Ashok Kumar’s career spectrum reads like a veritable classification of the milestones in Indian cinema. From the best socials (Achut Kanya, Kangan, Bandhan, Jhoota, Kanoon) to the best romances (Bandini, Mahal, Gumrah) and the best character roles (Mere Mahboob, Bahu Begum Aashirwad, Mili, Khubsoorat), the actor built a benchmark with whatever he undertook. Till today, the 1940s Kismet stands out as a landmark for more than one reason: for creating the first archetype of the anti-hero with Ashok Kumar’s perfect portrayal of a thief who loses his heart to a handicapped girl; for striking the first “Quit India’ note in popular cinema with chartbuster Doorhato aye duniawalon, Hindustan hamarahai and for becoming the first blockbuster of Bollywood with a record run of almost two years. But more than his histrionics on the screen and his vast career span which stretches from pre-Independence India to turn-of-the-century India (his last film was the 1990’s starrer Return of the Jewel Thief), Ashok Kumar lived larger than life as an intrinsic part of Indian psyche. Be it blowing enigmatic smoke rings in Jewel Thief, standing tall before Madhubala‘s seductive charms in Aiye Mehrban, playing a fun-loving father in Khubsurat or beaming the tube with a characteristic smile in a popular soap, Dadamoni remains an undeniable essence of Hum Log: the quintessential Indian who is multi-dimensional in the appeal that transcends all boundaries.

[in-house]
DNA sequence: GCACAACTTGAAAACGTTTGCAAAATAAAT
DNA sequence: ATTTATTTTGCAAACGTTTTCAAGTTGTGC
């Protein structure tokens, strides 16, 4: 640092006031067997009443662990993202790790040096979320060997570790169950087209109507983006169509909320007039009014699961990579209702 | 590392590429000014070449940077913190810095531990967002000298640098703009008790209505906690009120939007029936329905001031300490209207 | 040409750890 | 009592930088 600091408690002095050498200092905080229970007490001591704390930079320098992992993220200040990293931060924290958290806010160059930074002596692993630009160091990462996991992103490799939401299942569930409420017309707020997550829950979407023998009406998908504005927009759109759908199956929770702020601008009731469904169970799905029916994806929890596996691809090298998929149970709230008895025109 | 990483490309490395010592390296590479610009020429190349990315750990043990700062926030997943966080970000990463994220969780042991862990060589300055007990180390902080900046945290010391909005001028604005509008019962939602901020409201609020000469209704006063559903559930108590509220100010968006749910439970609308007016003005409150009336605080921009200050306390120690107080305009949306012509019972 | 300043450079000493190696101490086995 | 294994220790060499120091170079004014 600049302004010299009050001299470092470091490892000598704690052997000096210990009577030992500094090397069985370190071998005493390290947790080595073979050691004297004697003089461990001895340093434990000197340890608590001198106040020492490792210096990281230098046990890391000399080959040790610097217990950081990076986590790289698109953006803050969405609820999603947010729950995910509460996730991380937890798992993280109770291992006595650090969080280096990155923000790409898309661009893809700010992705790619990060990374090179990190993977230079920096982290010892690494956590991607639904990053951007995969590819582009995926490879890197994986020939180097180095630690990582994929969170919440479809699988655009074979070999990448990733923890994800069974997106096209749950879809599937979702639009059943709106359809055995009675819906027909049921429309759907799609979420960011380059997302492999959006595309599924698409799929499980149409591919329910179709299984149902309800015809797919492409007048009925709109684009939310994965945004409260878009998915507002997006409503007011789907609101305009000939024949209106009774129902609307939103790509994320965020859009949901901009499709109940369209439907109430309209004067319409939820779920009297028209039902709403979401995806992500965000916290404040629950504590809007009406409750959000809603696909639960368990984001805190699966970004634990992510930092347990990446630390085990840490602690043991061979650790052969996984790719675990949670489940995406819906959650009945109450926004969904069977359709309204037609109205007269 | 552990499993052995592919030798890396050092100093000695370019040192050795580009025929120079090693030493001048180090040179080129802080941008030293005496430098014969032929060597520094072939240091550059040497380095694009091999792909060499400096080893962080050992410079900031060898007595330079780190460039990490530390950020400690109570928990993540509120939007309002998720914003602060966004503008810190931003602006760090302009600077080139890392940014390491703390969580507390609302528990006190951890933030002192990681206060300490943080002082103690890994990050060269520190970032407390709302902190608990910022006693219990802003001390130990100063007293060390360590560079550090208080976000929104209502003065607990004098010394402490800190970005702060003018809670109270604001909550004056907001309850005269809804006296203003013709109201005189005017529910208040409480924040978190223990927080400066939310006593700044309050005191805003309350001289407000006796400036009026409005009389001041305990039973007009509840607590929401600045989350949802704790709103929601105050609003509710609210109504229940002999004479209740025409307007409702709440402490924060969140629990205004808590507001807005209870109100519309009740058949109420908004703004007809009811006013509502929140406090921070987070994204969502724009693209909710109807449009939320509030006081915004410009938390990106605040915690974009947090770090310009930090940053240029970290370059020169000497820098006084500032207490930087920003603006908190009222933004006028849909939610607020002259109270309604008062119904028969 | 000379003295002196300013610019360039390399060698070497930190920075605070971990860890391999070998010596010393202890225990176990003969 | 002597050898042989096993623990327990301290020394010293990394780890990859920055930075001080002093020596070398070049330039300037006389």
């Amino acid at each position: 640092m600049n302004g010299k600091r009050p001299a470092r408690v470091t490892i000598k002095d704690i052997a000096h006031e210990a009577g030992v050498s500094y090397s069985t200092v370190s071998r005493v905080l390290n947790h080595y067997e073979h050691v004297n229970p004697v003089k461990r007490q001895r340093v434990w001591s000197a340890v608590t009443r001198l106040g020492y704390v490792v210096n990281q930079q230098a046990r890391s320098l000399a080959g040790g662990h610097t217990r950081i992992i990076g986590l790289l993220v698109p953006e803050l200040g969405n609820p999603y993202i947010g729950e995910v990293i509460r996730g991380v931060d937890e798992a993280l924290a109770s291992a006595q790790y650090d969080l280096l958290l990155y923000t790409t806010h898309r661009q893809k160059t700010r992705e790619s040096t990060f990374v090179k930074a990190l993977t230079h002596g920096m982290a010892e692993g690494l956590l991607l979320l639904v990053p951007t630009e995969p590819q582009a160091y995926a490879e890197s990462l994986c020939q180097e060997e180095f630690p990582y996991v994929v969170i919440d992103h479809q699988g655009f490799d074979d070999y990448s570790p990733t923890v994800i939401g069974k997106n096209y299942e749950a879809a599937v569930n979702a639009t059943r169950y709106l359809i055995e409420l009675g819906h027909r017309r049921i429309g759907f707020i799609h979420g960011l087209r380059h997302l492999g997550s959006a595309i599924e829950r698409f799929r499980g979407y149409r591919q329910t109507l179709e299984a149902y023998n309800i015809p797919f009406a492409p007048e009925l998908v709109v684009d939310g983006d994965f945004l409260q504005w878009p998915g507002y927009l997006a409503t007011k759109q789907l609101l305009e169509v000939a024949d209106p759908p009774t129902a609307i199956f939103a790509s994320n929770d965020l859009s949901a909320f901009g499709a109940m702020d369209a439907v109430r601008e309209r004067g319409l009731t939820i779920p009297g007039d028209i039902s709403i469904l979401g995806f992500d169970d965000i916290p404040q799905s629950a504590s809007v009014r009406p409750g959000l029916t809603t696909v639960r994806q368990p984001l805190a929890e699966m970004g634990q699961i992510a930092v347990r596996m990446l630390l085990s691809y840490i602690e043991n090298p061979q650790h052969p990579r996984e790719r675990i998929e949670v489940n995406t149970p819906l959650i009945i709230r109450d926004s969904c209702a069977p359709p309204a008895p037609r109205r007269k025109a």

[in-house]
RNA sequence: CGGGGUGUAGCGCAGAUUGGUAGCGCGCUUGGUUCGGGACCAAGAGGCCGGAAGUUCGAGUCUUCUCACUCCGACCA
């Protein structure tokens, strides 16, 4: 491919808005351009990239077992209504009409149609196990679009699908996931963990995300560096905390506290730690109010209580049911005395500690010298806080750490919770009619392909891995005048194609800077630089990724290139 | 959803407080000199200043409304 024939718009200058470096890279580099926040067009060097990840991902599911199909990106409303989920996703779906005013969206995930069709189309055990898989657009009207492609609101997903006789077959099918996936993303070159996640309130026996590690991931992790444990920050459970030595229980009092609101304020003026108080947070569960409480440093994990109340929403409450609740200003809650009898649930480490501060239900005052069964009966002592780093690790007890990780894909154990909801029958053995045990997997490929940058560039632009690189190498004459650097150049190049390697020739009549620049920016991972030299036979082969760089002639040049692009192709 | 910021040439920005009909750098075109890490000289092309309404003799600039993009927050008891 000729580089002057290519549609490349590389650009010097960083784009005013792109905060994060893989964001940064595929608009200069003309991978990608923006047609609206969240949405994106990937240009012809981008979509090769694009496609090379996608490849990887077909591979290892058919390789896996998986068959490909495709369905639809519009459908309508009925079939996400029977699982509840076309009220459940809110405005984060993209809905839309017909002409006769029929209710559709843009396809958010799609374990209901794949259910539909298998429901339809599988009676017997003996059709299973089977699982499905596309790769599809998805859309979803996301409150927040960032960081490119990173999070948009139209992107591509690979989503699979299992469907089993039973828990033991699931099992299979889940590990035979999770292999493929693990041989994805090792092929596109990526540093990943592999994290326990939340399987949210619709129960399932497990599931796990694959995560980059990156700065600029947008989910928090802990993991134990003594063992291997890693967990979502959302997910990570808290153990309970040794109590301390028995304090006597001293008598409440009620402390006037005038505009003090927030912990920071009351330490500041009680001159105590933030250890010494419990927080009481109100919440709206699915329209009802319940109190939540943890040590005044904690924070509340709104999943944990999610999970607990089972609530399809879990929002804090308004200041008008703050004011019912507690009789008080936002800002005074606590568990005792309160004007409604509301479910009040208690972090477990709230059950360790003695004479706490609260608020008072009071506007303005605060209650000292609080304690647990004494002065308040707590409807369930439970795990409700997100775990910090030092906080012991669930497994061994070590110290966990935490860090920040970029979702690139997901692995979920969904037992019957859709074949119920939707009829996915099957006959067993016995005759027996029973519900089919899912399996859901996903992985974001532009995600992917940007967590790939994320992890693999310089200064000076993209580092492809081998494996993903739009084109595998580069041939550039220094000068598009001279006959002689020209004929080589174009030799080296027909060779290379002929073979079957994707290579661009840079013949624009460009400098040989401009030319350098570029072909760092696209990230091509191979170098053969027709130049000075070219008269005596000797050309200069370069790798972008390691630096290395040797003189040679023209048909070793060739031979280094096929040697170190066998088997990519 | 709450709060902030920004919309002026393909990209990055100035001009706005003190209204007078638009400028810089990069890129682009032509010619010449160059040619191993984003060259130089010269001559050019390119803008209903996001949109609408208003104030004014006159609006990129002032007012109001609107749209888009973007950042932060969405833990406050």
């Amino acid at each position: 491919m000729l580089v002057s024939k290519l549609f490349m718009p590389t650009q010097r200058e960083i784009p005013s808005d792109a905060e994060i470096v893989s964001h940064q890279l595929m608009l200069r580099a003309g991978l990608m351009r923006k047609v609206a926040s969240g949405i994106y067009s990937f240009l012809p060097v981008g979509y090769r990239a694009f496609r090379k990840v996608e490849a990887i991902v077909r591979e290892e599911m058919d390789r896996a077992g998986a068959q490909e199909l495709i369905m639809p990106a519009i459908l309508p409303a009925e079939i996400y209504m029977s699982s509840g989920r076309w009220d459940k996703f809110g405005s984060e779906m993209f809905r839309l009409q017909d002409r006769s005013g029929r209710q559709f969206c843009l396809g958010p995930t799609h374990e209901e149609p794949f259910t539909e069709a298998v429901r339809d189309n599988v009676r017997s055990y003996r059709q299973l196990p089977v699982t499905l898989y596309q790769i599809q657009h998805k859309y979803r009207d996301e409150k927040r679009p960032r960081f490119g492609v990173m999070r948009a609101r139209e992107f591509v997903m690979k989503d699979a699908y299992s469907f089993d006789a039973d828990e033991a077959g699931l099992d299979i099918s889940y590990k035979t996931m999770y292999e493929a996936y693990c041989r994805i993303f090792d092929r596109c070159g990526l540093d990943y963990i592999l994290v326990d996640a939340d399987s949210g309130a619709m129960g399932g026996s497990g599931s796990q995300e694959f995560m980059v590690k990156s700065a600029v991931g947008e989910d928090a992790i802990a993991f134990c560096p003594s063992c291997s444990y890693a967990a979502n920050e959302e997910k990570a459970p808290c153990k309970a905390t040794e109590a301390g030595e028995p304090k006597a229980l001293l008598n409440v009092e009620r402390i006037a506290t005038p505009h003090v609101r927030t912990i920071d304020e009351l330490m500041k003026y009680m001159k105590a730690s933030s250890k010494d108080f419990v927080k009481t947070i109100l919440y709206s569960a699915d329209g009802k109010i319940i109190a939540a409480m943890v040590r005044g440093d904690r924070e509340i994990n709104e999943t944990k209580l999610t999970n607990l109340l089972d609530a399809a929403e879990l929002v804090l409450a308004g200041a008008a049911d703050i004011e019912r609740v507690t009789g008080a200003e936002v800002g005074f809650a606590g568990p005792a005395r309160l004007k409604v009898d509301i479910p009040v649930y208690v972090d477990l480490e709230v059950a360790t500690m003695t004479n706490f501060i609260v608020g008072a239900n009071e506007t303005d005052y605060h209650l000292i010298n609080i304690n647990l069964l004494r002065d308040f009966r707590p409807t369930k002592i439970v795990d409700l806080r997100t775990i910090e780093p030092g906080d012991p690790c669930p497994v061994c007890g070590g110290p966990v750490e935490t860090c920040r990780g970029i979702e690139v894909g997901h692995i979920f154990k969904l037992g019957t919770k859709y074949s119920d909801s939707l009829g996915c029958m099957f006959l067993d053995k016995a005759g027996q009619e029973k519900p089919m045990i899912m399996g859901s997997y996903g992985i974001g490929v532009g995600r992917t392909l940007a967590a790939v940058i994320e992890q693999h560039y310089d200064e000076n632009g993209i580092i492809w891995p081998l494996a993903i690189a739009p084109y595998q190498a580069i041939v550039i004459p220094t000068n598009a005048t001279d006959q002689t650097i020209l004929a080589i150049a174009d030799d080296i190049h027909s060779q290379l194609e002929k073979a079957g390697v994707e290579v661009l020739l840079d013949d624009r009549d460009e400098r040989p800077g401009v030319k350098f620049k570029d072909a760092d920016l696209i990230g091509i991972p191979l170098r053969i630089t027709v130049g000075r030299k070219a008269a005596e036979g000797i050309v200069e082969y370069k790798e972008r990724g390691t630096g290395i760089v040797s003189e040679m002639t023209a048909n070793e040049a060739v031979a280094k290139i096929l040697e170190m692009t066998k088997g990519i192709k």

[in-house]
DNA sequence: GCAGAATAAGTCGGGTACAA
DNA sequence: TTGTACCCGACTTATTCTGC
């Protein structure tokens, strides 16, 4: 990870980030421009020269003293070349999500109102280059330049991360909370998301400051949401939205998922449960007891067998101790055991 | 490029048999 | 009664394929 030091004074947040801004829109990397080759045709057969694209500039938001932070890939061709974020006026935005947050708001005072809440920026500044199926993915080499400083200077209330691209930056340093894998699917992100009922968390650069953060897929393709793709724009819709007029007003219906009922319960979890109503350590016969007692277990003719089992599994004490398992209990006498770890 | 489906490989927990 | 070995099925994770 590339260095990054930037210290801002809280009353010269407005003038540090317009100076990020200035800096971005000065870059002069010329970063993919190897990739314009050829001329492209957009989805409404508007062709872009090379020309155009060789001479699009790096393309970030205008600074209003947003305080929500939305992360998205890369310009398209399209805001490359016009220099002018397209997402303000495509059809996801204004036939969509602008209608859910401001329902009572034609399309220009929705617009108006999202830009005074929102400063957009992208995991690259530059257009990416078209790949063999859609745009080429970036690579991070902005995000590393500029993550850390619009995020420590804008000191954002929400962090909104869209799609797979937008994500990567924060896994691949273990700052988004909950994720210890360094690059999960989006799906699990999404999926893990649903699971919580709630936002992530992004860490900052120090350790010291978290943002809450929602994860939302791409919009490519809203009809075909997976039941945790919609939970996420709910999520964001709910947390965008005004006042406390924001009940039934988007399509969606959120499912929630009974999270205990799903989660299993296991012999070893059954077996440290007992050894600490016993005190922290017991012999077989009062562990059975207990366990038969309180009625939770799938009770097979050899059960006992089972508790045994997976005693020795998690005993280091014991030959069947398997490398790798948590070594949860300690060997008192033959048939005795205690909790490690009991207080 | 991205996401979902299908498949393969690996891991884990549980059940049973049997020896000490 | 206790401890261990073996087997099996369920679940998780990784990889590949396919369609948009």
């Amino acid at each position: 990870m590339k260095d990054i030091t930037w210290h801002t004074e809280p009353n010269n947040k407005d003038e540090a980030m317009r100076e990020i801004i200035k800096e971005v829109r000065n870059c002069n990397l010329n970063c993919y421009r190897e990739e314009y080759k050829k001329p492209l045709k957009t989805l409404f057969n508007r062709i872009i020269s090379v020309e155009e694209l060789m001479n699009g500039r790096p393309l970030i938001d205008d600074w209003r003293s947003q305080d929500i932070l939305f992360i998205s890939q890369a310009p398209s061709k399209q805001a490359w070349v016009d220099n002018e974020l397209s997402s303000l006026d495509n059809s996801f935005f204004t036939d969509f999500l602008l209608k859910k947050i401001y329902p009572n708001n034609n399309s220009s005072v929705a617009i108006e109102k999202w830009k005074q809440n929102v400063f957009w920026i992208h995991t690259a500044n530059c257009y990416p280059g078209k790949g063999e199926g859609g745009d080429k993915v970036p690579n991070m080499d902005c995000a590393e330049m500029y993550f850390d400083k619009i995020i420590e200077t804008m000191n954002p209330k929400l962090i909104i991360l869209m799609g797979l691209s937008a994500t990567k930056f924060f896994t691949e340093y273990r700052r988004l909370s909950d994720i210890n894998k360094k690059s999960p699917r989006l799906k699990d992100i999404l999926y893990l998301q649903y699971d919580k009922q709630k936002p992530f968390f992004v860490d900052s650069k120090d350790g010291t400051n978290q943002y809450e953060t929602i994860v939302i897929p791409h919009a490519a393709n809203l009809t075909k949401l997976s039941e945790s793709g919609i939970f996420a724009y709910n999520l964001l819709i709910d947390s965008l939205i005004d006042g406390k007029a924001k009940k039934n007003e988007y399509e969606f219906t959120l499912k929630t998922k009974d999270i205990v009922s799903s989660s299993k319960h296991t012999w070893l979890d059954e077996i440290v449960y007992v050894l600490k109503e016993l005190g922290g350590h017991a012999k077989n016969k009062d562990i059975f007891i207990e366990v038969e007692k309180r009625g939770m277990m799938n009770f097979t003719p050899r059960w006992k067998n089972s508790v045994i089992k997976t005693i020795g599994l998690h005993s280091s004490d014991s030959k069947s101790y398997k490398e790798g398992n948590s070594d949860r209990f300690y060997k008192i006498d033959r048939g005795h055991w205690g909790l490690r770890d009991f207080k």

Awards & Honours:

Ashok Kumar was the chairman of the jury for National Awards in 1982 and in 1990. He was conferred honorary D. Litt. For his achievements in the field of cinema by the Rabindra Bharati University in 1997. He was also the recipient of the Sangeet Natak Academy Award, Padmashree and Padmabhushan awards. He received the Filmfare Award for Lifetime Achievement in 1995.

This is a reproduction of the essay Perennial Source of Inspiration: Ashok Kumar from the book Great Masters of Indian Cinema : The Dadasaheb Phalke Award Winner by D P Mishra